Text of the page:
Synthesis of organic compounds from atmospheric or aqueous carbon dioxide.- Primary production
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Study of the relationships between living organisms, including humans, and their physical environment.
Ecosystem processes, such as primary production, nutrient cycling, and niche construction, regulate the flux of energy and matter through an environment.
Mass of living biological organisms in a given area or ecosystem at a given time.
The total live biomass on Earth is about 550–560 billion tonnes C, and the total annual primary production of biomass is just over 100 billion tonnes C/yr.
Natural interconnection of food chains and a graphical representation of what-eats-what in an ecological community.
Autotrophs produce more biomass energy, either chemically without the sun's energy or by capturing the sun's energy in photosynthesis, than they use during metabolic respiration.
Organism that produces complex organic compounds using carbon from simple substances such as carbon dioxide, generally using energy from light (photosynthesis) or inorganic chemical reactions (chemosynthesis).
Autotrophs do not need a living source of carbon or energy and are the producers in a food chain, such as plants on land or algae in water (in contrast to heterotrophs as consumers of autotrophs or other heterotrophs).
Uppermost layer of a body of water that receives sunlight, allowing phytoplankton to perform photosynthesis.
It also varies with seasonal changes in turbidity, which can be strongly driven by phytoplankton concentrations, such that the depth of the photic zone often decreases as primary production increases.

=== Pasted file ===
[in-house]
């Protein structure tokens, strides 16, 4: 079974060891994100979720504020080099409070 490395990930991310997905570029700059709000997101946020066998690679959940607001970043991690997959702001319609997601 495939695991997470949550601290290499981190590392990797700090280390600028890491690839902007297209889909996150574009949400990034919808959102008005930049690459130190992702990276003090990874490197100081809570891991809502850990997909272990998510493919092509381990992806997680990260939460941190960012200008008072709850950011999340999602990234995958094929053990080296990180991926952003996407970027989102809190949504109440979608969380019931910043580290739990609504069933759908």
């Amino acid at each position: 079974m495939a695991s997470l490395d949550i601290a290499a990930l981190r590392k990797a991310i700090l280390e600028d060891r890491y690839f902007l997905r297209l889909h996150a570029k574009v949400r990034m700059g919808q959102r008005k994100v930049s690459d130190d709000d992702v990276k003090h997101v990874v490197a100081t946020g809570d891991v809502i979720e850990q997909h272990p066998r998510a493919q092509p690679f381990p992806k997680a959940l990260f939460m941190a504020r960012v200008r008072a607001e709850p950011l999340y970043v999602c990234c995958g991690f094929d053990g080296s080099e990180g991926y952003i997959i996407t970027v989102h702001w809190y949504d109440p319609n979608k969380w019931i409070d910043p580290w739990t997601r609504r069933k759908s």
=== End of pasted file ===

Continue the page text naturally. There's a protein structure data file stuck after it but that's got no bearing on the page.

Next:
An ecosystem (or ecological system) consists of all the organisms and the physical environment with which they interact.
The remainder, that portion of GPP that is not used up by respiration, is known as the net primary production (NPP).
Part of a sea, lake, or river that is close to the shore.
This results in high primary production and makes the sublittoral zone the location of the majority of sea life.
Phytoplankton are the autotrophic (self-feeding) components of the plankton community and a key part of ocean and freshwater ecosystems.
Their cumulative energy fixation in carbon compounds (primary production) is the basis for the vast majority of oceanic and also many freshwater food webs (chemosynthesis is a notable exception).
Oceanographic phenomenon that involves wind-driven motion of dense, cooler, and usually nutrient-rich water from deep water towards the ocean surface.
The increased availability of nutrients in upwelling regions results in high levels of primary production and thus fishery production.
Dead plant material that have fallen to the ground.
Net primary production and litterfall are intimately connected.